Disclosure and CEO turnover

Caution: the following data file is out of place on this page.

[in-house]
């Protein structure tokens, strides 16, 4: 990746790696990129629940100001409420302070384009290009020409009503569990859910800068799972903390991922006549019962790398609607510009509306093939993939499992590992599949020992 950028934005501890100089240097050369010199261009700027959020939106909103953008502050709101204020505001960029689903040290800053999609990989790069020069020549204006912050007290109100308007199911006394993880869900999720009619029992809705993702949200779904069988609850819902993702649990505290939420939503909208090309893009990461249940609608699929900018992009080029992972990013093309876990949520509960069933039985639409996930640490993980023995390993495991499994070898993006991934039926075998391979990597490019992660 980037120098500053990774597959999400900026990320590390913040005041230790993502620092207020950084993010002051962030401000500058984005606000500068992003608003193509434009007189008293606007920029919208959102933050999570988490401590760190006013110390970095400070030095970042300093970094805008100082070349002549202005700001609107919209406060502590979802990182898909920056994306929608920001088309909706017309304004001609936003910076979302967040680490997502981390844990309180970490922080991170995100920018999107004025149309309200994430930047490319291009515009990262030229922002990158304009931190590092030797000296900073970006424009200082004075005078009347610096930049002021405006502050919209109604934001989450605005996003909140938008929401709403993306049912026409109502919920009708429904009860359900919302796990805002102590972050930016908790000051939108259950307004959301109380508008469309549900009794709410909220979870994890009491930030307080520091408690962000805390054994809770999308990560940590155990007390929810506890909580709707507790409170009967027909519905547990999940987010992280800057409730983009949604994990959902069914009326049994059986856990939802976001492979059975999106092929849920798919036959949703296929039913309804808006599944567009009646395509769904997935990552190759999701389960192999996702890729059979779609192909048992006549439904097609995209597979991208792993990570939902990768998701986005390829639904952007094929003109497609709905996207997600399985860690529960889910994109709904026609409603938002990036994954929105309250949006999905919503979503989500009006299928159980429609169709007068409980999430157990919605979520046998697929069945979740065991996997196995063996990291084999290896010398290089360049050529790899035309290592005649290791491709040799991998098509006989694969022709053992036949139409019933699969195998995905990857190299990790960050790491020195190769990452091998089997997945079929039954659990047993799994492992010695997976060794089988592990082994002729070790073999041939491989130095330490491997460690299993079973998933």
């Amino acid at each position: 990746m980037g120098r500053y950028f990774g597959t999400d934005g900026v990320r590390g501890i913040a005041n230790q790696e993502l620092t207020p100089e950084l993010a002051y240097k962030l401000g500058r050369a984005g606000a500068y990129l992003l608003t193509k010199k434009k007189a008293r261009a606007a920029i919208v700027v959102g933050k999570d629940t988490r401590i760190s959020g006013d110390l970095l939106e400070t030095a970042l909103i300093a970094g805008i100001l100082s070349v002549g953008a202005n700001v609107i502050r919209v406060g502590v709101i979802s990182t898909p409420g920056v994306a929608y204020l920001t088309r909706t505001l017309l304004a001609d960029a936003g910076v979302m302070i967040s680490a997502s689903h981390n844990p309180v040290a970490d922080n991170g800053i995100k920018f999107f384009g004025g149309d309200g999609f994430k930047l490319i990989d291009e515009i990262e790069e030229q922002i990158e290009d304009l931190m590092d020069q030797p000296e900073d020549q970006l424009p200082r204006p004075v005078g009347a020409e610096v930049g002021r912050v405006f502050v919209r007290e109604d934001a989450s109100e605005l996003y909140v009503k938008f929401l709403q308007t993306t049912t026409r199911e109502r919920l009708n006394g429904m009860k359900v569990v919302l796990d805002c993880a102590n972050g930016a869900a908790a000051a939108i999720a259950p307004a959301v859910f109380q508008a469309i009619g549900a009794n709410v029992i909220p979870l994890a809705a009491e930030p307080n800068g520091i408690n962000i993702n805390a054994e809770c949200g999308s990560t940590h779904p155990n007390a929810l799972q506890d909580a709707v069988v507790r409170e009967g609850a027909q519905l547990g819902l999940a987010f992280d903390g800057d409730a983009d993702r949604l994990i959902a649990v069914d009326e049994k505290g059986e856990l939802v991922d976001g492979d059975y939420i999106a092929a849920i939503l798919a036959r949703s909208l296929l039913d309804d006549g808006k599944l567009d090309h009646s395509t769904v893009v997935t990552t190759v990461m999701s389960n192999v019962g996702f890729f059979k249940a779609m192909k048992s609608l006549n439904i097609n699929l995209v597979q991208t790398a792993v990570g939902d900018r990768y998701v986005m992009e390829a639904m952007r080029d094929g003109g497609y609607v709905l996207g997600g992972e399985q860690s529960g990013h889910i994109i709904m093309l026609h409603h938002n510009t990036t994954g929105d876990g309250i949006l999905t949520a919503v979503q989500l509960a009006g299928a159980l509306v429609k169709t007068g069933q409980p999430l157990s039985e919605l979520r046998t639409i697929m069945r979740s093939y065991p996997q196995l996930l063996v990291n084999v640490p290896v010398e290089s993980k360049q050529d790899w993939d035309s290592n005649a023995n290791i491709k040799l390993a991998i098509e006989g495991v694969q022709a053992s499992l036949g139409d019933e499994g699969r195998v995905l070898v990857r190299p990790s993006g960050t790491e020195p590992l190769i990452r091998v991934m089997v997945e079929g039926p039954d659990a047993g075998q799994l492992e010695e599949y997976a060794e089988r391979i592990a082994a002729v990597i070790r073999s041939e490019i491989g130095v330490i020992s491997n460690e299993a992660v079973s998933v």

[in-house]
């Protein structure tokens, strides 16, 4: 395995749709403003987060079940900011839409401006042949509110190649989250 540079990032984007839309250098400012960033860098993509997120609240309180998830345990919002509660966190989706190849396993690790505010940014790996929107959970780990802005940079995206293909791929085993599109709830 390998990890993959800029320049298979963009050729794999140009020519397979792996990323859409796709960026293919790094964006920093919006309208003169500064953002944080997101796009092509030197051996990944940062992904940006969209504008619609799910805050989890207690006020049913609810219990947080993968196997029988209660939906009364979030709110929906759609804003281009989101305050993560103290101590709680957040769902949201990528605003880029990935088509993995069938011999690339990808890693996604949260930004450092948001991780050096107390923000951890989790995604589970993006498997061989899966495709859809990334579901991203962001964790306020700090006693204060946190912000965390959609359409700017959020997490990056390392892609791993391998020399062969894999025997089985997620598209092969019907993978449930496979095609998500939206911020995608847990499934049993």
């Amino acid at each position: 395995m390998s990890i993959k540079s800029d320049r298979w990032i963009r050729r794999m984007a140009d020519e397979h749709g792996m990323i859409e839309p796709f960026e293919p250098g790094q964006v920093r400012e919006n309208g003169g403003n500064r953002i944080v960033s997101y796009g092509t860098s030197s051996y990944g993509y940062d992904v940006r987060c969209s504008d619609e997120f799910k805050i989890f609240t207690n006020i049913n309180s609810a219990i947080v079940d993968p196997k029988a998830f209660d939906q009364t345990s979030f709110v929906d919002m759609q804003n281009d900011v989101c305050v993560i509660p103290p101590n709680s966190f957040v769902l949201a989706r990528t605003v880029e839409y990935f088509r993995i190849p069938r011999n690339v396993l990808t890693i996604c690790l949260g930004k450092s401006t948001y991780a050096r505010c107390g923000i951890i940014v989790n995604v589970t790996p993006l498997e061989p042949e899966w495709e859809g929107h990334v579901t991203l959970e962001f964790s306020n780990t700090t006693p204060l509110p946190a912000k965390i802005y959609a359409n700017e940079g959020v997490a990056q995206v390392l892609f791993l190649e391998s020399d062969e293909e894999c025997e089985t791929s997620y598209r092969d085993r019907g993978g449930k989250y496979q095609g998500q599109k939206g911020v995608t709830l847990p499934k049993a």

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This paper examines the influence of firm disclosure on CEO turnover. Two competing theoretical views motivate my inquiry. One view is that an expanded disclosure policy improves firm information environment and hence allows for greater monitoring. Greater monitoring, in turn, constrains managers from undertaking actions that are contrary to shareholder interest. As such, this view anticipates a negative relation between disclosure and CEO turnover. A contrary view is that an expanded disclosure policy limits managerial ability to manipulate performance metrics such as a firm's earnings. Consequently, managers have limited ability to conceal poor firm performance. Greater disclosure is also argued to improve board ability to assess managerial talent. Both these arguments point to a positive association between firm disclosure policy and CEO turnover. In my dissertation, I evaluate the empirical validity of these two competing views. Following prior research, I evaluate disclosure based on firm management earnings guidance policy. In general, I find a positive association between involuntary CEO turnover and disclosure quality. This finding is robust across several tests and supports the view that an expanded disclosure policy limits managerial ability to conceal bad news and improves board ability to assess CEO talent. Overall, my study highlights the influence of disclosure policy on CEO succession.